Monday, September 13, 2010

Choose zero-VOC paints for your fall reno projects

Fall has always seemed like a good time to paint. I suspect it’s because we’re suddenly indoors more so can’t ignore scuffed walls, or are in need of a change before settling into winter.

I love the look of a freshly painted room. Slapping on a coat of new paint is one of the simplest and least expensive ways to renovate, a quick and easy way to lift your spirits. But while fresh paint may look wonderful a freshly painted room can be toxic. As long as you can smell fresh paint it is off-gassing VOCs (volatile organic compounds) which are toxic chemicals that can cause everything from headaches and dizziness to respiratory tract irritation, memory loss and visual impairment. Many VOCs have been shown to cause cancer in animals and are suspected of being as dangerous to humans.

The toxicity of these fumes can depend on a few things. Dark coloured paint emits more VOCs, some people are more sensitive to these chemicals, and the ventilation in the area where you’re painting will impact toxicity.

Before you get paranoid about repainting the kitchen there are a number of low or zero-VOC paints available locally that can have you breathing easier in your home.

Last fall we repainted two-thirds of our home’s interior. After doing a little research we chose Home Depot’s Natural line (CIL brand) of water-based latex zero VOC paint for our trim and walls. It’s the base that has no VOCs. Tinting the base will add VOCs so sticking with pale colours is your safest bet. This line of paint is EcoLogo certified.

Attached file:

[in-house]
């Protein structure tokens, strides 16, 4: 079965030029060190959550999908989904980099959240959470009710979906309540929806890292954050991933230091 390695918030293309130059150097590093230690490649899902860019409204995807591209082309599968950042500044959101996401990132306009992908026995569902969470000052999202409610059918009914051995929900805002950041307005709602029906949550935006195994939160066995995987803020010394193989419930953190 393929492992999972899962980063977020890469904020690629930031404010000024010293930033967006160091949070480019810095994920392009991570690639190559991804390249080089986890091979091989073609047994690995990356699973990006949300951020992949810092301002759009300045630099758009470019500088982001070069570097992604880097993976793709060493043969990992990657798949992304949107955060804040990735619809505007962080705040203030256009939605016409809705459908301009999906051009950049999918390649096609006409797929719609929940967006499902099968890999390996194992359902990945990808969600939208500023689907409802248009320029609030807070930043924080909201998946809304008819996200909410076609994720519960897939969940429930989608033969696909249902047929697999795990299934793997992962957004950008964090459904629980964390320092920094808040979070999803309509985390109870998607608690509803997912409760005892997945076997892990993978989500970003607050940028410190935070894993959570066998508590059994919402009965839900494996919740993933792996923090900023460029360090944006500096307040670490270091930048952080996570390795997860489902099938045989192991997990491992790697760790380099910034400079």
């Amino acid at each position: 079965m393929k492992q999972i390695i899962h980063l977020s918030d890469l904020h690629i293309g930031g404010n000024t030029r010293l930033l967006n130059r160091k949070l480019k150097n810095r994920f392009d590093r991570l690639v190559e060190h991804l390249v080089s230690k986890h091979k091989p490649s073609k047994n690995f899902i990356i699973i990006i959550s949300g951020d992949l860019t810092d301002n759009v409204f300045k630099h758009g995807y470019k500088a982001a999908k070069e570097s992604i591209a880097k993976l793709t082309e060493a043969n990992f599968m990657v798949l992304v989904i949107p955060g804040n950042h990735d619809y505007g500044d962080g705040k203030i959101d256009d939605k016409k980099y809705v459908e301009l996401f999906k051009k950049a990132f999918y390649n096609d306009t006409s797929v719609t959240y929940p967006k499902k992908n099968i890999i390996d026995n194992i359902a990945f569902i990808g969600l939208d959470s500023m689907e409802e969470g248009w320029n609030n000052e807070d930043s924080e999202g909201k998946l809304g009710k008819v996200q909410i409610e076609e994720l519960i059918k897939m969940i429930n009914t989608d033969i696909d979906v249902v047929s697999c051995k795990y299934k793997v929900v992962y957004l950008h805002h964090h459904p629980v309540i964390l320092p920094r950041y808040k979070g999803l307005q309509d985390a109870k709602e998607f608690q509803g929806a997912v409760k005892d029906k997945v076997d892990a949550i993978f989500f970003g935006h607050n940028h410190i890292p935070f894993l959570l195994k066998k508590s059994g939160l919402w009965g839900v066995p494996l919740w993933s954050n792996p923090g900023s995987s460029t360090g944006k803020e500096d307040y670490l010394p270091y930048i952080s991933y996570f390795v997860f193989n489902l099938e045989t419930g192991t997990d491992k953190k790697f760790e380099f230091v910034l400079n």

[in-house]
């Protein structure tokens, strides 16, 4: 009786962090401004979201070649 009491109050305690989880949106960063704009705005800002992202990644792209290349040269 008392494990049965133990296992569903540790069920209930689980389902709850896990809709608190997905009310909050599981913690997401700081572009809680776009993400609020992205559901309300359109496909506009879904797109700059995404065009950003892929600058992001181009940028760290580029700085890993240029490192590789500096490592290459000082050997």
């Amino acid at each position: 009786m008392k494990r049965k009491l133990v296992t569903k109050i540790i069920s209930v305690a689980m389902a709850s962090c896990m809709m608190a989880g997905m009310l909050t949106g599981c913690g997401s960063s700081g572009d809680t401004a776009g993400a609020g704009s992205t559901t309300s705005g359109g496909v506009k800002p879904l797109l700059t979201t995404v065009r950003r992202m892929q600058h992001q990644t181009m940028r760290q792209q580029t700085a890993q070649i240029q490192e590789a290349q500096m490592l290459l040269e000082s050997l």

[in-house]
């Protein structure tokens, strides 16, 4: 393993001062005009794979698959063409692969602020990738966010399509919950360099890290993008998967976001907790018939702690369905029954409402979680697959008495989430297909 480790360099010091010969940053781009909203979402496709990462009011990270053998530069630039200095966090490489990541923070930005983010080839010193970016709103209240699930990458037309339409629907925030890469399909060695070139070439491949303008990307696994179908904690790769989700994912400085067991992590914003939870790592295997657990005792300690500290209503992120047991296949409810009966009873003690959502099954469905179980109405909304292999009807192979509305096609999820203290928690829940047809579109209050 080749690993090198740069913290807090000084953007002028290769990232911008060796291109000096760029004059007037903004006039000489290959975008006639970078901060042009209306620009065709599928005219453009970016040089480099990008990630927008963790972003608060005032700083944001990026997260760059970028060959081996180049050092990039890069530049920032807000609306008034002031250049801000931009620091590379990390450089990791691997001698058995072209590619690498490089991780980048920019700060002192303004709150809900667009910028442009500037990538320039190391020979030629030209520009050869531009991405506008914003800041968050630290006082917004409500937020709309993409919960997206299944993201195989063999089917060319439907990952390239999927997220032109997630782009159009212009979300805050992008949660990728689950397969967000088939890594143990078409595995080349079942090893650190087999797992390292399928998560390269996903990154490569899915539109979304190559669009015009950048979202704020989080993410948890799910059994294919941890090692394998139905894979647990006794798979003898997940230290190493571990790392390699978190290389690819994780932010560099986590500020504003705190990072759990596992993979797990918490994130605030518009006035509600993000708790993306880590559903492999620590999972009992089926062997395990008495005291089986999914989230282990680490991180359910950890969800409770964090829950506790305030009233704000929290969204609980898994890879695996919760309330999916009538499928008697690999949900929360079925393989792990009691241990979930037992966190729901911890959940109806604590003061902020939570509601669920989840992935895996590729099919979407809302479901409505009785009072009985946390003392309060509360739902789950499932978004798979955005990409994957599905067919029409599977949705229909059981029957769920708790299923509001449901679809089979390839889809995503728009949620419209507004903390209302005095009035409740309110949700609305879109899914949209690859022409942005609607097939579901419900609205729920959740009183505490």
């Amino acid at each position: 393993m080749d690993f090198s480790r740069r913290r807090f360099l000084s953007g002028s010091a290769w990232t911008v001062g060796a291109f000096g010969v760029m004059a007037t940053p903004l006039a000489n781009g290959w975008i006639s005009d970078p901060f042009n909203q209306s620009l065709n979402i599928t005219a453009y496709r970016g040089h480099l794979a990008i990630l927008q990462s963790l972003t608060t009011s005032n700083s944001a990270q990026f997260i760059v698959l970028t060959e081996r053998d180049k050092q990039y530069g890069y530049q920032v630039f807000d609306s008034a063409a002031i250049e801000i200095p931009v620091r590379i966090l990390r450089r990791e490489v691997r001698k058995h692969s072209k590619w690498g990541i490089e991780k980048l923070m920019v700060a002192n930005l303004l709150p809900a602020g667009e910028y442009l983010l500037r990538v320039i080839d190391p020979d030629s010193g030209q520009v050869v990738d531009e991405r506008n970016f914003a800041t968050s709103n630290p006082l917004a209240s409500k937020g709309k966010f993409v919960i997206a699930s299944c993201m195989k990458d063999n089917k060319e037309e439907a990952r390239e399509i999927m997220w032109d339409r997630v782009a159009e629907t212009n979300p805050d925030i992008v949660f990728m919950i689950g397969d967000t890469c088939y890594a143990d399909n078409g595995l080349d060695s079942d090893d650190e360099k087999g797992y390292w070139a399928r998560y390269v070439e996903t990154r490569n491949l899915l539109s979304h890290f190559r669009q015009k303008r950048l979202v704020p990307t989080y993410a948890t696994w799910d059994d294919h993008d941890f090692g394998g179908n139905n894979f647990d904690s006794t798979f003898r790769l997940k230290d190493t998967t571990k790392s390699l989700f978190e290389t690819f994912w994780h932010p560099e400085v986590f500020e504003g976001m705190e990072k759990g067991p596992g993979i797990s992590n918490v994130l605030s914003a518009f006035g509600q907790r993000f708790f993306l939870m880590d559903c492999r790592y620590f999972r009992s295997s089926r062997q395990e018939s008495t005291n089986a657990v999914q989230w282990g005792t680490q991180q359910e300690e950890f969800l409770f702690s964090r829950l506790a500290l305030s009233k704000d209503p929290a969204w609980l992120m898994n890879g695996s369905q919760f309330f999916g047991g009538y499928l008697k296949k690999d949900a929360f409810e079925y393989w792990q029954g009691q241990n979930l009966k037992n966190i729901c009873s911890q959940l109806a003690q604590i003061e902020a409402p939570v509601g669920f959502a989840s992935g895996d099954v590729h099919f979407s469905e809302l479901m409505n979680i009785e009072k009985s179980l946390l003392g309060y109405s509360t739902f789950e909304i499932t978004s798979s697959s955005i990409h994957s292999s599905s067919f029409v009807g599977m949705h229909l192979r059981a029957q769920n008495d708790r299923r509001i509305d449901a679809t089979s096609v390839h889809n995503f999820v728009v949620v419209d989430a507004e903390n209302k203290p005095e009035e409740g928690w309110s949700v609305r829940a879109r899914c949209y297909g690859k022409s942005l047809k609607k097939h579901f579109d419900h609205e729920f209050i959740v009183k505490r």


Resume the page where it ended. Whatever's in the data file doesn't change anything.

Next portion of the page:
Another option is Benjamin Moore’s Natura line of zero-VOC paints. These are more expensive (almost twice the price of the Home Depot paint) but according to Benjamin Moore the base and the tints are both zero VOC. If you’re looking for deeper tints this might be your best option.

Although these paints are zero VOC, they can still pollute waterways when washed down the drain. To minimize the impact to the environment when cleaning up after a painting project consider the following:

• Wipe the brushes with newspaper before washing in water.

• If you’re mid-job (or just taking a break) wrap your paint-laden brush in plastic.

• If you’re taking a break for more than a day, wrap your wet brush in plastic and place it in the freezer.

If you have used paint to get rid of, Recycle NB offers a recycling program that sees old paint recycled into new and even the paint cans recycled. This recycled paint (Boomerang is the brand) comes in 16 colours and is available at Kent Building Supplies. To participate in the program just drop off your unwanted paint to one of the Recycle NB depots (visit for a list of drop-off locations). Old paint cannot go in the garbage.

With little or no paint smell to deal with, zero VOC paints make living through home renos easier than ever.

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